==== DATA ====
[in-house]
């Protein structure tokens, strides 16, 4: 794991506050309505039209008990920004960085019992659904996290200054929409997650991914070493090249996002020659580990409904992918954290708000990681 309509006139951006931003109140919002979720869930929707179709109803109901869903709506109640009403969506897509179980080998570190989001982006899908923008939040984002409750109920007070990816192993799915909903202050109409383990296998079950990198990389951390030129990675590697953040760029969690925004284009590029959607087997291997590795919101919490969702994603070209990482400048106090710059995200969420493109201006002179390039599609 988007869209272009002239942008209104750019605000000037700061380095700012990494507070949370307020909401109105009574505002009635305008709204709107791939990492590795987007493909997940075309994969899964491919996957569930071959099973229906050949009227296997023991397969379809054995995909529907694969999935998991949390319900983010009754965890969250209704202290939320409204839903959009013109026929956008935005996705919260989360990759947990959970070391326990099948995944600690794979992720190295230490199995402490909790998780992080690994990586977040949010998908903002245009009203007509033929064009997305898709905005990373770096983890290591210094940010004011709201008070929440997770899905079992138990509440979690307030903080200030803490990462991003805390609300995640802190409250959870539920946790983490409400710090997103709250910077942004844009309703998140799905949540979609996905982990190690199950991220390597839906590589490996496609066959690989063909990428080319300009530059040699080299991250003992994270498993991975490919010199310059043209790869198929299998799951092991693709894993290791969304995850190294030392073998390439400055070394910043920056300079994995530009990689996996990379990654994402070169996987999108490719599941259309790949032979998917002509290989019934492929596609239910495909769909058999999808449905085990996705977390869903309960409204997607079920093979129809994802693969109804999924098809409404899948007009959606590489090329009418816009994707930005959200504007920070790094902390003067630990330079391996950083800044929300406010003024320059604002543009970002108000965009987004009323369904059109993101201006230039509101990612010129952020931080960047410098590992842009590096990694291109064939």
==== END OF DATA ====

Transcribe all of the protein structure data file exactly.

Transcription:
[in-house]
């Protein structure tokens, strides 16, 4: 794991506050309505039209008990920004960085019992659904996290200054929409997650991914070493090249996002020659580990409904992918954290708000990681 309509006139951006931003109140919002979720869930929707179709109803109901869903709506109640009403969506897509179980080998570190989001982006899908923008939040984002409750109920007070990816192993799915909903202050109409383990296998079950990198990389951390030129990675590697953040760029969690925004284009590029959607087997291997590795919101919490969702994603070209990482400048106090710059995200969420493109201006002179390039599609 988007869209272009002239942008209104750019605000000037700061380095700012990494507070949370307020909401109105009574505002009635305008709204709107791939990492590795987007493909997940075309994969899964491919996957569930071959099973229906050949009227296997023991397969379809054995995909529907694969999935998991949390319900983010009754965890969250209704202290939320409204839903959009013109026929956008935005996705919260989360990759947990959970070391326990099948995944600690794979992720190295230490199995402490909790998780992080690994990586977040949010998908903002245009009203007509033929064009997305898709905005990373770096983890290591210094940010004011709201008070929440997770899905079992138990509440979690307030903080200030803490990462991003805390609300995640802190409250959870539920946790983490409400710090997103709250910077942004844009309703998140799905949540979609996905982990190690199950991220390597839906590589490996496609066959690989063909990428080319300009530059040699080299991250003992994270498993991975490919010199310059043209790869198929299998799951092991693709894993290791969304995850190294030392073998390439400055070394910043920056300079994995530009990689996996990379990654994402070169996987999108490719599941259309790949032979998917002509290989019934492929596609239910495909769909058999999808449905085990996705977390869903309960409204997607079920093979129809994802693969109804999924098809409404899948007009959606590489090329009418816009994707930005959200504007920070790094902390003067630990330079391996950083800044929300406010003024320059604002543009970002108000965009987004009323369904059109993101201006230039509101990612010129952020931080960047410098590992842009590096990694291109064939």